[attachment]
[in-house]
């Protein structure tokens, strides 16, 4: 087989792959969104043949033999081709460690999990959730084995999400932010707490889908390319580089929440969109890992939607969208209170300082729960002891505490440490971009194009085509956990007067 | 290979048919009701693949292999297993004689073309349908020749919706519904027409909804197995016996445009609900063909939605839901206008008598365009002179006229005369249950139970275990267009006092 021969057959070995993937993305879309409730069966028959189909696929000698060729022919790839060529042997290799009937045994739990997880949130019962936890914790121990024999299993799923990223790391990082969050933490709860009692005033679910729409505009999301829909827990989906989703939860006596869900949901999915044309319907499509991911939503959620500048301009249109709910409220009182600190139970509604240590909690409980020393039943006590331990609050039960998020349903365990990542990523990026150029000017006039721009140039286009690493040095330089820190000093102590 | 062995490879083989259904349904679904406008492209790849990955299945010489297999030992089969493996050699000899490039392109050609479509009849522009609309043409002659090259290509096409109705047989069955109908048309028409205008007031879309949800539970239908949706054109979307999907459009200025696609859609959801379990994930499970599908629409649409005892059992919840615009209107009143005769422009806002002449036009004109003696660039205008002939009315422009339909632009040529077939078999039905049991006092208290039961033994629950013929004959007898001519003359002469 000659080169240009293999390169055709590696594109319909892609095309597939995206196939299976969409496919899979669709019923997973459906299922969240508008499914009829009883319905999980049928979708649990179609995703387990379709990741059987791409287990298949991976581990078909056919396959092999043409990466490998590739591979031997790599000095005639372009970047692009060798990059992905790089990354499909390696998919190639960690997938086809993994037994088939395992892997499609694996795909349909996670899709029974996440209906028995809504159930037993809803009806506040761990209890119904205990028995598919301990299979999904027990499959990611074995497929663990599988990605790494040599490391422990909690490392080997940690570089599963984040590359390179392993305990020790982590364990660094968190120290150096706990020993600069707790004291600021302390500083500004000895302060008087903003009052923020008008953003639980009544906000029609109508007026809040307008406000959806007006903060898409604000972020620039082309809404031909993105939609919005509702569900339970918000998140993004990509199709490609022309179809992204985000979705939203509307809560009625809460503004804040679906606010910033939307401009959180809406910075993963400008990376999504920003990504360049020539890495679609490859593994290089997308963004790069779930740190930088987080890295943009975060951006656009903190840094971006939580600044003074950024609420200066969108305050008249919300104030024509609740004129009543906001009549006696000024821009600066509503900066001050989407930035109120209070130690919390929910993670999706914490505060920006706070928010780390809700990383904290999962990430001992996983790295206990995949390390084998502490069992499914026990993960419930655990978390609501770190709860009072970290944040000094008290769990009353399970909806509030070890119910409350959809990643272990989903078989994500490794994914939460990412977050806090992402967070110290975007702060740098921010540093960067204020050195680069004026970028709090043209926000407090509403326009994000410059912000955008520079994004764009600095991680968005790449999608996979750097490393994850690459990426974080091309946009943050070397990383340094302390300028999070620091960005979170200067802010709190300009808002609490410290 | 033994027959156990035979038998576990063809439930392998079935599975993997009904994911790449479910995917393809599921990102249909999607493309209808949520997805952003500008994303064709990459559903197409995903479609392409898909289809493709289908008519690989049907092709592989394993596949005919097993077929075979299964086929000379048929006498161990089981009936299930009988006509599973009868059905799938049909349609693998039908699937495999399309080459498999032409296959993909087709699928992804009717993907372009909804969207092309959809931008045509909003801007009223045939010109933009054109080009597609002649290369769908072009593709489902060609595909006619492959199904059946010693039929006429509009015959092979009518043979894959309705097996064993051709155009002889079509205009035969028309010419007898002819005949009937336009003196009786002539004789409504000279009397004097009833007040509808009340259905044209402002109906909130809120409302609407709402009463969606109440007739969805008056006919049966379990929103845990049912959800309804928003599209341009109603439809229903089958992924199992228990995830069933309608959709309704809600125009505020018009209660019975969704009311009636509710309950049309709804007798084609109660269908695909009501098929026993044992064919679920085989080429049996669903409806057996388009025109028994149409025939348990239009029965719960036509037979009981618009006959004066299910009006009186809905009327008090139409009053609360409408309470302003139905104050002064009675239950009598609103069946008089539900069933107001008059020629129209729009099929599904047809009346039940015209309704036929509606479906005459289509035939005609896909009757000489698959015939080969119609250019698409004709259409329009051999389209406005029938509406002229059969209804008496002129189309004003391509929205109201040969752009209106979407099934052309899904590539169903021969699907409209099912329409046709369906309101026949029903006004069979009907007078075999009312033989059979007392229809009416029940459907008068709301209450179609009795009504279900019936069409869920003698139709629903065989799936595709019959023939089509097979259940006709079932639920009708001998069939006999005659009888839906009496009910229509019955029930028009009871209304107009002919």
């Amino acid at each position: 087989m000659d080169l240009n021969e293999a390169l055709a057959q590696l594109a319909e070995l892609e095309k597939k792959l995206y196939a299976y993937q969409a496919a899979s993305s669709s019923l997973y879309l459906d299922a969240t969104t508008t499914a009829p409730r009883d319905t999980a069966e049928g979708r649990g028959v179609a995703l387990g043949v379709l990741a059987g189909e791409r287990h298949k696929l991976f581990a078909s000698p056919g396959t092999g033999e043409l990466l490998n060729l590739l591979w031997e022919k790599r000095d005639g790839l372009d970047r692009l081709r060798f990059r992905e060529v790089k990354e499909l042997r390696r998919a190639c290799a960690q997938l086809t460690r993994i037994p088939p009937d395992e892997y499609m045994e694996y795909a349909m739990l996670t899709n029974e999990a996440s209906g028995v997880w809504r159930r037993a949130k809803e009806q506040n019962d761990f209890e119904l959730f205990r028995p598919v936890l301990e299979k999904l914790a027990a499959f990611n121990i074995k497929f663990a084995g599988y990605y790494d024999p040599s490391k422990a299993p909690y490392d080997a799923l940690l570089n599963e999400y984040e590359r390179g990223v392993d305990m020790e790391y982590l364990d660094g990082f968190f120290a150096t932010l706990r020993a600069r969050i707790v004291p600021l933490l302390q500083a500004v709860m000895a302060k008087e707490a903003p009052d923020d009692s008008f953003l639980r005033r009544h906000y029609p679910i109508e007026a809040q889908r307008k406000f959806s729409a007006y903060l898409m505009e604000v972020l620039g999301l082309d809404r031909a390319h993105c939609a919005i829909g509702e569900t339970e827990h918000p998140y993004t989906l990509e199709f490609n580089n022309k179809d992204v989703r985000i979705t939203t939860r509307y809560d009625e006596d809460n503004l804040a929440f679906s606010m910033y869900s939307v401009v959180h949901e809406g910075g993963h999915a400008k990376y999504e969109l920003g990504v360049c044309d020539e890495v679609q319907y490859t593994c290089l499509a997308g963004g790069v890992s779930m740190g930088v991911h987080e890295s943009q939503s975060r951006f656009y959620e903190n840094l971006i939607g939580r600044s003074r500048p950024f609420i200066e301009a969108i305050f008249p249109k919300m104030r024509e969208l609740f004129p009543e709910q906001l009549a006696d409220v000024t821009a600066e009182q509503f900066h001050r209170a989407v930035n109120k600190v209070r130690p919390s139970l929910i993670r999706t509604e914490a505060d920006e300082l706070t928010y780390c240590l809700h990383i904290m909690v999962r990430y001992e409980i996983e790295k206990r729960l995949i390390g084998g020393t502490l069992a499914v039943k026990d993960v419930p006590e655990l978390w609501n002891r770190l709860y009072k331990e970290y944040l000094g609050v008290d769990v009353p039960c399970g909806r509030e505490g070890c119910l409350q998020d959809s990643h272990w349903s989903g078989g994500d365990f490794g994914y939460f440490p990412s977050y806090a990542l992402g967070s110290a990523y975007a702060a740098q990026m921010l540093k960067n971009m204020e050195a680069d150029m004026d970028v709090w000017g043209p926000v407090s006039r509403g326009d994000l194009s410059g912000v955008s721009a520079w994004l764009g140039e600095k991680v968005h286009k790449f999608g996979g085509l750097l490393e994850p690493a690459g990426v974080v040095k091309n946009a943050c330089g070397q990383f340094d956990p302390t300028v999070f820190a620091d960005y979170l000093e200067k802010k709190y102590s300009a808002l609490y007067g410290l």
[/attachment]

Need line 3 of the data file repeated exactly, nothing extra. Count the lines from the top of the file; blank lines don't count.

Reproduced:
């Amino acid at each position: 087989m000659d080169l240009n021969e293999a390169l055709a057959q590696l594109a319909e070995l892609e095309k597939k792959l995206y196939a299976y993937q969409a496919a899979s993305s669709s019923l997973y879309l459906d299922a969240t969104t508008t499914a009829p409730r009883d319905t999980a069966e049928g979708r649990g028959v179609a995703l387990g043949v379709l990741a059987g189909e791409r287990h298949k696929l991976f581990a078909s000698p056919g396959t092999g033999e043409l990466l490998n060729l590739l591979w031997e022919k790599r000095d005639g790839l372009d970047r692009l081709r060798f990059r992905e060529v790089k990354e499909l042997r390696r998919a190639c290799a960690q997938l086809t460690r993994i037994p088939p009937d395992e892997y499609m045994e694996y795909a349909m739990l996670t899709n029974e999990a996440s209906g028995v997880w809504r159930r037993a949130k809803e009806q506040n019962d761990f209890e119904l959730f205990r028995p598919v936890l301990e299979k999904l914790a027990a499959f990611n121990i074995k497929f663990a084995g599988y990605y790494d024999p040599s490391k422990a299993p909690y490392d080997a799923l940690l570089n599963e999400y984040e590359r390179g990223v392993d305990m020790e790391y982590l364990d660094g990082f968190f120290a150096t932010l706990r020993a600069r969050i707790v004291p600021l933490l302390q500083a500004v709860m000895a302060k008087e707490a903003p009052d923020d009692s008008f953003l639980r005033r009544h906000y029609p679910i109508e007026a809040q889908r307008k406000f959806s729409a007006y903060l898409m505009e604000v972020l620039g999301l082309d809404r031909a390319h993105c939609a919005i829909g509702e569900t339970e827990h918000p998140y993004t989906l990509e199709f490609n580089n022309k179809d992204v989703r985000i979705t939203t939860r509307y809560d009625e006596d809460n503004l804040a929440f679906s606010m910033y869900s939307v401009v959180h949901e809406g910075g993963h999915a400008k990376y999504e969109l920003g990504v360049c044309d020539e890495v679609q319907y490859t593994c290089l499509a997308g963004g790069v890992s779930m740190g930088v991911h987080e890295s943009q939503s975060r951006f656009y959620e903190n840094l971006i939607g939580r600044s003074r500048p950024f609420i200066e301009a969108i305050f008249p249109k919300m104030r024509e969208l609740f004129p009543e709910q906001l009549a006696d409220v000024t821009a600066e009182q509503f900066h001050r209170a989407v930035n109120k600190v209070r130690p919390s139970l929910i993670r999706t509604e914490a505060d920006e300082l706070t928010y780390c240590l809700h990383i904290m909690v999962r990430y001992e409980i996983e790295k206990r729960l995949i390390g084998g020393t502490l069992a499914v039943k026990d993960v419930p006590e655990l978390w609501n002891r770190l709860y009072k331990e970290y944040l000094g609050v008290d769990v009353p039960c399970g909806r509030e505490g070890c119910l409350q998020d959809s990643h272990w349903s989903g078989g994500d365990f490794g994914y939460f440490p990412s977050y806090a990542l992402g967070s110290a990523y975007a702060a740098q990026m921010l540093k960067n971009m204020e050195a680069d150029m004026d970028v709090w000017g043209p926000v407090s006039r509403g326009d994000l194009s410059g912000v955008s721009a520079w994004l764009g140039e600095k991680v968005h286009k790449f999608g996979g085509l750097l490393e994850p690493a690459g990426v974080v040095k091309n946009a943050c330089g070397q990383f340094d956990p302390t300028v999070f820190a620091d960005y979170l000093e200067k802010k709190y102590s300009a808002l609490y007067g410290l």